28/05/2014 09:03 BST | Updated 27/07/2014 06:59 BST

The USA Should Be Learning From Gun Control In The UK

As a non-US citizen watching yet another parent interviewed after yet another gun massacre in the USA, I can only nod in impotent agreement as the tormented father of one of the victims, Richard Martinez, screams anguished questions at his own government, asking what has been done to prevent these repeated tragedies.

The plain answer of course is : Nothing.

Amongst the equally vociferous, gun-toting culture that infests America, the outpouring of political fervour that erupted after the child killings in Sandy Hook in 2012 pretty soon congealed into the usual sclerotic steady state of inaction. Meanwhile the gun lobby remains just as eager as ever to bury such events along with their victims.

I've had a number of conversations with pro-gun, NRA supporters via social media, and the arguments for keeping the ludicrously loose gun ownership laws in many states usually hinges on self defence.

It's of course a circular argument that if guns are freely and legally available, they're going to be even more at the disposal of the more nefarious elements of society. Reducing the ability of private citizens to own guns is seen as giving the advantage to the bad guys who gun owners don't trust their own law enforcement agencies to protect them from.

Once you get into discussions with people who are convinced that they need to sleep with a pistol under their pillow in order to feel safe in their own homes, any reasoned arguments about what is normal and expected in a civilised society soon leave the room. To me the idea that you need to be armed at every waking, and sleeping, hour of your life is a facet of the same paranoia that drives spree killers.

But it's true in many respects that the number of weapons in circulation in the USA means that the gun culture is almost indelibly ingrained into their way of life. Even if rules were passed to outlaw gun ownership today, it would likely take decades before the stock of illegal weapons reduced to the kinds of levels we have here. But that's not an argument for doing nothing.

Elliot Rodger, the gunman in this case, was originally born in the UK where personally I feel gun ownership laws are too stringent. I'm that odd enigma of a pacifist gun enthusiast. I'd love to be able to shoot a pistol in a licensed and regulated gun club in this country, but that freedom is apparently now forever lost to me.

That said, I'd rather have our gun control laws than those in the US. The idea that any private individual would need to own and, more importantly - keep in their home, an array of semi-assault weapons along with the ammunition to use in them, is an idea so alien to me it defies description. The old adage that guns don't kill people, people do, only holds up as far as any other cliché. If you take guns out of the equation you still have a safer society.

Even so, the ability to do that here doesn't stop anyone with the right contacts and motivation from obtaining a weapon if they want one. If this is the case in our society, where most of us wouldn't even have seen a real handgun, let along fired one, how would the same restrictions in the US prevent future atrocities such as UCSB and Sandy Hook?

Perhaps the answer lies in the fact that the Dunblane massacre - that drove our country to so severely curtail gun ownership - was carried out by someone who legally owned the firearms he used.

In many ways Thomas Hamilton had a similar profile to that of Elliot Rodger. Both were made mentally unstable by brooding resentment and both felt disenfranchised by their own society. They believed they had nothing to lose and unleashed that pent-up emotion against the people they saw as having robbed them of their rightful dues.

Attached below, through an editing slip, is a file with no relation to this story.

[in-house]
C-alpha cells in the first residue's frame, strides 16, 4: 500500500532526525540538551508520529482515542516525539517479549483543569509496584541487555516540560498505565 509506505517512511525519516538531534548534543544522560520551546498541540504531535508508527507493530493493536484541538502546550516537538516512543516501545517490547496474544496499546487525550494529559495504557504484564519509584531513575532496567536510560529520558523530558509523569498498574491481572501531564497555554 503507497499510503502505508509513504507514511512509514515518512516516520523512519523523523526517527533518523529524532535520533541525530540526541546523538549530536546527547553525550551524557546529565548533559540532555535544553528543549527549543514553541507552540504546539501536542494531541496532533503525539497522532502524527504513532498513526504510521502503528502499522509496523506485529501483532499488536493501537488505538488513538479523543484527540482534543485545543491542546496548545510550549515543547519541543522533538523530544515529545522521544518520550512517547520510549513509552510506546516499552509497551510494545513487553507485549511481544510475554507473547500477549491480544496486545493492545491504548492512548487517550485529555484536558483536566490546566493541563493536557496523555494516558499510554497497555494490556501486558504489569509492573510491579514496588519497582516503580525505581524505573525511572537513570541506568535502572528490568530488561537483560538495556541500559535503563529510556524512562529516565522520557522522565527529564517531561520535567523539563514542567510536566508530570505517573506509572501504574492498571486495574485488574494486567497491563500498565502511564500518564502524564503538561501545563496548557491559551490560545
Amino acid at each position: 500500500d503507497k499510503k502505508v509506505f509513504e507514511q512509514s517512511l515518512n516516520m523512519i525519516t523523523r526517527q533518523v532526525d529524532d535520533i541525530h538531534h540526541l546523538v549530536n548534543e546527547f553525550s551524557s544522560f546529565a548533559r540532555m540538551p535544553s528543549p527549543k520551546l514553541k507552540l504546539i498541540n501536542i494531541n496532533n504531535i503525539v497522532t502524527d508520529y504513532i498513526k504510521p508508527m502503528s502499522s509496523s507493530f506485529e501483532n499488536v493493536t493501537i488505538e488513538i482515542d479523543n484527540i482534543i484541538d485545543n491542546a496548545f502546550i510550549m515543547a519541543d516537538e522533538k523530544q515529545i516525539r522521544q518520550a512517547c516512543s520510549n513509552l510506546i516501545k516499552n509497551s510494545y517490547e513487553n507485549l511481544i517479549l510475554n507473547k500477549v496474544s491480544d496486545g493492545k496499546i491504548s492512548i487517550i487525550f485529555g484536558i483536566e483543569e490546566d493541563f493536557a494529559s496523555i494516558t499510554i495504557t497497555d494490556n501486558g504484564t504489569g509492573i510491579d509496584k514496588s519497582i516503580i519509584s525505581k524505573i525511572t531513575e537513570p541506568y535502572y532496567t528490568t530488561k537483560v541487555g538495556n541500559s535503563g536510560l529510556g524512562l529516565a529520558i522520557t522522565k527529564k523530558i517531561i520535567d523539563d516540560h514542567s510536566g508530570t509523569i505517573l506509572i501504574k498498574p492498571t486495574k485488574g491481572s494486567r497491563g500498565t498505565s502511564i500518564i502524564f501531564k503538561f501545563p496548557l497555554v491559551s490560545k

It's probably the same inner dialogue that goes on inside the heads of dozens of damaged individuals that live unnoticed amongst us every day. The difference is that free ownership of firearms, capable of quickly and effortlessly killing numerous people, give such people the means to vent those frustrations violently when the pot boils over. The step between thought and action is much smaller when it only involves the squeeze of a trigger.

The same recriminations over Rodger's and Hamilton's gun ownership status are also evident now in the media. Why did no one see this coming? Why was such an obviously unbalanced person allowed to own lethal weapons? In the UK of course that incredulity is amplified by the fact that Rodger legally owned such a comprehensive arsenal.

Again the answer lies in the fact that legal ownership of weapons fosters an air of normality. The fact that Rodger had a cache of arms under his bed may not even have been seen as a problem by the police that interviewed him on his doorstep some weeks ago. That is if they'd bothered to search his home in the first place.

If nothing else the restrictions here have proved the paradigm. The legislature in the USA have to get past their political inertia and accept that the first step towards preventing further horrific incidents like these are nationwide restrictions on personal gun ownership.

The latency inherent in a society awash with guns and ammo will likely mean hundreds, if not thousands, of other families will still be pouring their greif into the television cameras for years after decisive action is finally taken. But until the concept of proper, stringent, gun control is embraced, this journey can't even begin. Someone has to take that first step, regardless of all the balance of power arguments.

Every day a politician prevaricates, every day an NRA member tells me he needs his personal arsenal to assuage his terror of home invasion, is another day lost between now and the next time the personal demons of legal gun owner tells him to take his guns to town.